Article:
If you’re one of the thousands of businesses still waiting to get PPP (Payroll Protection Program) money, or already suspect you’re not going to get it, be sure to take full advantage of the IRS’s Payroll Tax Credit—also known as the Employee Retention Credit.

A lot of people don’t know anything about this yet, but if you are still paying employees, you can save up to $5,000 PER quarter PER employee. That’s up to $20,000/year in savings for each employee.

To be clear, this isn’t upfront funding like the SBA’s PPP or EIDL (Economic Injury Disaster Loan), it’s a credit against your payroll tax. Here we’ll try our best to keep it simple (and we promise to add no new acronyms!):

Who Is Eligible

You are eligible if all of these statements fit your business:

  • You are a for-profit business or nonprofit (no self-employed individuals).
  • Your business was negatively impacted by COVID-19 between March 12, 2020 and January 1, 2021—either because a government authority required you to partially or completely shut down during the pandemic OR your revenue was down by at least 50% in an affected quarter, compared to the same quarter last year.
  • You have not accepted PPP money. Your business, however, may use the Payroll Tax Credit along with EIDL funds or with tax credits you claim under the Families First Coronavirus Response Act (which includes Emergency Family Medical Leave provisions), just not for the same wages.

How Much You Can Save

Your savings can be as much as $20,000 a year per employee, applied against your payroll taxes. Exactly how much depends on each employee’s salary level. You can receive credit for 50% of each employee’s wages up to $10,000 each quarter (including healthcare premiums) through December 31, 2020.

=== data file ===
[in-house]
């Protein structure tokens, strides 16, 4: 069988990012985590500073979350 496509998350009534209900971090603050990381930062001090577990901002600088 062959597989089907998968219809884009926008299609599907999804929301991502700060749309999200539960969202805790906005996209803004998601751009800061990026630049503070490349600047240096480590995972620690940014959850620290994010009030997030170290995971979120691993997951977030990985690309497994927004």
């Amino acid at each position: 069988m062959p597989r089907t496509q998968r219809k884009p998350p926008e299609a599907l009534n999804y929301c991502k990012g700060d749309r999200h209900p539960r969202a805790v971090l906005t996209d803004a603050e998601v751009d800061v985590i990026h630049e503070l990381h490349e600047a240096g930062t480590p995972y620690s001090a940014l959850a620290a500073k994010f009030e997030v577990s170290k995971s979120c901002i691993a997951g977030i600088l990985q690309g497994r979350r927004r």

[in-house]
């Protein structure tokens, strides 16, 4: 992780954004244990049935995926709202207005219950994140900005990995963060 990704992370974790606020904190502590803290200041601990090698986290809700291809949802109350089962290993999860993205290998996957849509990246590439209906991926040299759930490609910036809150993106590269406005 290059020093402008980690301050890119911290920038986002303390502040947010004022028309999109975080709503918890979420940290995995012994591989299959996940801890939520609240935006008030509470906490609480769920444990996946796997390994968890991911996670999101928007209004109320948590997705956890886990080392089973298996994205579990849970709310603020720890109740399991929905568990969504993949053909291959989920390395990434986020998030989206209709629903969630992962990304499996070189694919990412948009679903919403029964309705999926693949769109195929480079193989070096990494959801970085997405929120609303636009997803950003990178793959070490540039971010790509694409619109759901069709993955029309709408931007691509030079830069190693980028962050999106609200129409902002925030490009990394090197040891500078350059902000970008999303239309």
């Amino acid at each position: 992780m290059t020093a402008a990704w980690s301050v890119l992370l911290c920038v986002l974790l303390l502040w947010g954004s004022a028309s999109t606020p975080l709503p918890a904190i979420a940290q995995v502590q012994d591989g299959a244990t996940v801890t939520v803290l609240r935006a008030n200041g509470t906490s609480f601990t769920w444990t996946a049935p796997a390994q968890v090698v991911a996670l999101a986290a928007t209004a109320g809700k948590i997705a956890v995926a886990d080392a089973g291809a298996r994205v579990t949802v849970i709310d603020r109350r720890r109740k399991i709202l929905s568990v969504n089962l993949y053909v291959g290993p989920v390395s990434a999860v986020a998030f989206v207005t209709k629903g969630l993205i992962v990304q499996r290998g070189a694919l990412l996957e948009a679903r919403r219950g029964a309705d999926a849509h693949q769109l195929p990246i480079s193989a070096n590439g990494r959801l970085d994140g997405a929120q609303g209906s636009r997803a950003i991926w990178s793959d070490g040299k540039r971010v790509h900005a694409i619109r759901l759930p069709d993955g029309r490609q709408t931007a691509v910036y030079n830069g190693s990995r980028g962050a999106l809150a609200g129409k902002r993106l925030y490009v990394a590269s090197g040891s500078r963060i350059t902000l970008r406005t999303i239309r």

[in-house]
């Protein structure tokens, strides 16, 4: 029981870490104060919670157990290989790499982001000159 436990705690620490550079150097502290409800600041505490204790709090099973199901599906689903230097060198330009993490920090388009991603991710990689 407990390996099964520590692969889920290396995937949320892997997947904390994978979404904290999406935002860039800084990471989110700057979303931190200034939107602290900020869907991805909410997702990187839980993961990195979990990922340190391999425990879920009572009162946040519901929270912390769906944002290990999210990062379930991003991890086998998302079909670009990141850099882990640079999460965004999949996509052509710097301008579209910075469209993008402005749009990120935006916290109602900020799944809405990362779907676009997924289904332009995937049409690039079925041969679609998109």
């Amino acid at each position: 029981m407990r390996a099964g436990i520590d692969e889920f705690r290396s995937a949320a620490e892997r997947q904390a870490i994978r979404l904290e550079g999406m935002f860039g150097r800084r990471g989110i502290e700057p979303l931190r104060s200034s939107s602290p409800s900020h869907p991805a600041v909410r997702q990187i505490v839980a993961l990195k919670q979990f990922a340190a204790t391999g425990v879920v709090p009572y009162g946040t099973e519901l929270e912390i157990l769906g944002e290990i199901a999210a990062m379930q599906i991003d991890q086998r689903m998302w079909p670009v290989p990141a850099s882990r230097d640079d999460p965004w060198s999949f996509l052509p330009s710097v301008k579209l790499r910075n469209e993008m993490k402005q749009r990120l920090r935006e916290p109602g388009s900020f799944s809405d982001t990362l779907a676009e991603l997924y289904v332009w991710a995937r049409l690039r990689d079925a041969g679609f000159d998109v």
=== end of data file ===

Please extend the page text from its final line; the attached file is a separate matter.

For example, for employees making at least $40,000 a year, you can save $20,000 in payroll taxes per employee—basically $5,000 per employee per quarter. You’ll need to calculate the credit you can get for employees with lower salaries separately.

The one caveat to the calculation is the number of employees you have. In 2019, if you had:

  • More than 100 full-time employees, you can include only full-time workers in your calculation.
  • Less than 100 full-time employees, you can include both full-time and part-time staff.

Regardless of how many employees you have, the savings can be substantial.

Lower Your Tax Deposits Plus Qualify for Refunds

If you think that you qualify, the IRS will allow you to hold back on your tax deposits for the affected quarter, instead of waiting for them to send you the cash back after you file your 941. This gives you more cash on hand for other needs.

You can also get refunds if the calculated Payroll Tax Credit is more than the amount you owe for social security taxes in a given quarter. Whatever part of the credit you don’t need, the IRS will consider an overpayment of payroll taxes and return it to you as cash.

How Do I Take Advantage of This?

You’ll take it against the employer’s share of FICA you owed during the eligible quarter when you file your quarterly Federal 941 payroll tax returns.

For more info, talk to your accountant or tax advisor, or check out Payroll Tax Credit on the IRS site.